The Brandeis GPS blog

Insights on online learning, tips for finding balance, and news and updates from Brandeis GPS

Month: November 2014

Managing & Leading: What are the Differences?

by: Phil Holberton

I often get confused between Managing and Leading – after all aren’t they one and the same?

I soon discovered that managing is squeezing efficiency out of the system. It is largely about productivity – how can I get more units of output per labor hour. How do you think individuals behave when they are managing (controlling) others? What about those individuals being managed (controlled)?

Over the years – I am just as guilty as the next person – telling others what to do, how they can do it faster, quicker and more efficiently becomes the norm when managing.

Place yourself in others’ shoes – how would you feel if you are constantly being told what to Listening to partnerdo and how to do it? If you are anything like me, not happy! I feel like my mom is micromanaging me – and she did her fair share of micromanaging me!

On the other hand, leadership is about organizations becoming more effective. More effective can have different meanings for different individuals. Making better decisions is at the top of the heap. Fostering a culture of inclusivity and collaboration can be next in importance. Leaders have many tools at their disposal to help create an ideal environment to foster overall organizational effectiveness.

Enter the notion of transactional leadership vs. transformational leadership – what do you suppose the difference is?

I used to work for a very well-known company and part of our compensation plan was to have large year end bonuses. That, of course, is a form of transactional leadership – a reward and punishment system. Employers incentivize others by holding a financial carrot over their head – using this technique to inspire employees to achieve and even exceed their goals.

On the other hand, transformational leadership was first defined as “leaders and followers make each other advance to a higher level of moral motivation.” by Presidential projectestimatesbiographer, James MacGregor Burns. Noted deceased academic leadership expert, Bernard Bass, extended the work of Burns by linking the impact on followers through garnering trust, respect and admiration of them.

Today we talk about creating a culture that anchors in trust, respect and helping others learn and grow.

Are you devoting enough time to foster a culture of inclusion and employee development and growth?

Let me know what you think and your obstacles to creating this environment.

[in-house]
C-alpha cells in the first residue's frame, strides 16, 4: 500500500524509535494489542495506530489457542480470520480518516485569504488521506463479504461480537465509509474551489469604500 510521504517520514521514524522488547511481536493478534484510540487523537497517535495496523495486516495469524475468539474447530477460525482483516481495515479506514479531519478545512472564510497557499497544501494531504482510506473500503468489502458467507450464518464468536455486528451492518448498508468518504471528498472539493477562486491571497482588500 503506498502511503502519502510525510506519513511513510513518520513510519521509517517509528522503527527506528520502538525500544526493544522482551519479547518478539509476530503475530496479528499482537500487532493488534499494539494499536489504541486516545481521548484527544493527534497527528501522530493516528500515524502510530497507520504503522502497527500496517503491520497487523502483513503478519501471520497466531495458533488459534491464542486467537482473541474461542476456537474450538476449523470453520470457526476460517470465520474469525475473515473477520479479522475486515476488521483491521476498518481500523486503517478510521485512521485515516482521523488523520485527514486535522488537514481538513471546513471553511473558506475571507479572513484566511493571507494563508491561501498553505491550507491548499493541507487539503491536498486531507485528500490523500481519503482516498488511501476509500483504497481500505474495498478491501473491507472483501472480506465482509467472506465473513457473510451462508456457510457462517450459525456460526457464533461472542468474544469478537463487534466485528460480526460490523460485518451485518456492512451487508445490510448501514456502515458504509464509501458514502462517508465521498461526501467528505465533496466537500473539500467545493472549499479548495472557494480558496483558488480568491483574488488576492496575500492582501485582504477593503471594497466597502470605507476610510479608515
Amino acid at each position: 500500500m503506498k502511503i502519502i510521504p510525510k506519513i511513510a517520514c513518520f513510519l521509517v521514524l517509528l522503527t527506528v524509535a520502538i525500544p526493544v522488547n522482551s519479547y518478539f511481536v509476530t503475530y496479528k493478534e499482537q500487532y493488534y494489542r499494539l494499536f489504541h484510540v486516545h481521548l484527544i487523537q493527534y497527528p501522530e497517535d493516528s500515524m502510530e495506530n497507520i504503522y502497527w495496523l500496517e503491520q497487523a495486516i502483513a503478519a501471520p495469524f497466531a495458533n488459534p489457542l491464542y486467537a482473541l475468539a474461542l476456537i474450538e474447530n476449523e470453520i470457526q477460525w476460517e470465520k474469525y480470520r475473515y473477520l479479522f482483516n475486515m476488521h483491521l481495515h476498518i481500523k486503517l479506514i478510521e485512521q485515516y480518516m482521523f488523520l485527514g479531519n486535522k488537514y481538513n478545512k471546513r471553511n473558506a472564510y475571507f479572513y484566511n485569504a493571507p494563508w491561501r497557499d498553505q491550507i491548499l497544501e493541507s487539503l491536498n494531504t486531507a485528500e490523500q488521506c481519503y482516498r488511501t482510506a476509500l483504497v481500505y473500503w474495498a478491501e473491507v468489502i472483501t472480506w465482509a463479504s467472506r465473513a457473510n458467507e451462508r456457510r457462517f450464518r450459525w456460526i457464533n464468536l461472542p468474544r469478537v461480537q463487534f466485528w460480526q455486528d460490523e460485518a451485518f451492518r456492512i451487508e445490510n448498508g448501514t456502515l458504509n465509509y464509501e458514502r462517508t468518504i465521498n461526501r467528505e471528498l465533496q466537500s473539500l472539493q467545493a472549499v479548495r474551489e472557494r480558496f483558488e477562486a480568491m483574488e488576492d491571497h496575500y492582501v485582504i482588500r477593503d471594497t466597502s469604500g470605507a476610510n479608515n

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5 Tips for Surviving Week 10

By: Cara Chatellier

The ninth week of a ten week course can be a very telling time. There is a strong urge to coast through. You have to fight every fiber in your body to skip your discussion posts and put your feet up.

Being in my third course, I have learned a few tips to power through final posts, papers, and tests to complete courses and pass with flying colors.

Here are my top 5 tips on how to excel during the final days of your course with Brandeis Graudate Professional Studies!

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Tip 1: Map out your time

During the final weeks of your course, it can be easy to put off work until the last minute. Make sure you are mapping out chunks of time where you can sit down and focus.
Find a quiet place away from children, spouses, friends and other distractions. Many times I will stay late in my office to finish my course work. Nothing keeps you motivated like being a lonely office building– you can’t wait to finish and get home!

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Tip 2: Don’t ignore discussion posts

Discussion posts account for at least 30% of your grade in every course. Even if your research paper and final project and looming, you never want to ignore your discussions. These posts allow you to apply your knowledge from that week, ignoring them is only a disservice to you!

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Tip 3: Find a Study Buddy

Finding someone you can do school work with makes buckling down and getting things done a bit easier. Whether you are hunkered down at your local coffee shop or sitting at your kitchen table, having a pal to commiserate with makes the task a bit easier.

Having trouble finding an in-person study buddy? Try OnlineCollege.org, a website that shows you how to create a virtual study group!

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Tip 4: Reward yourself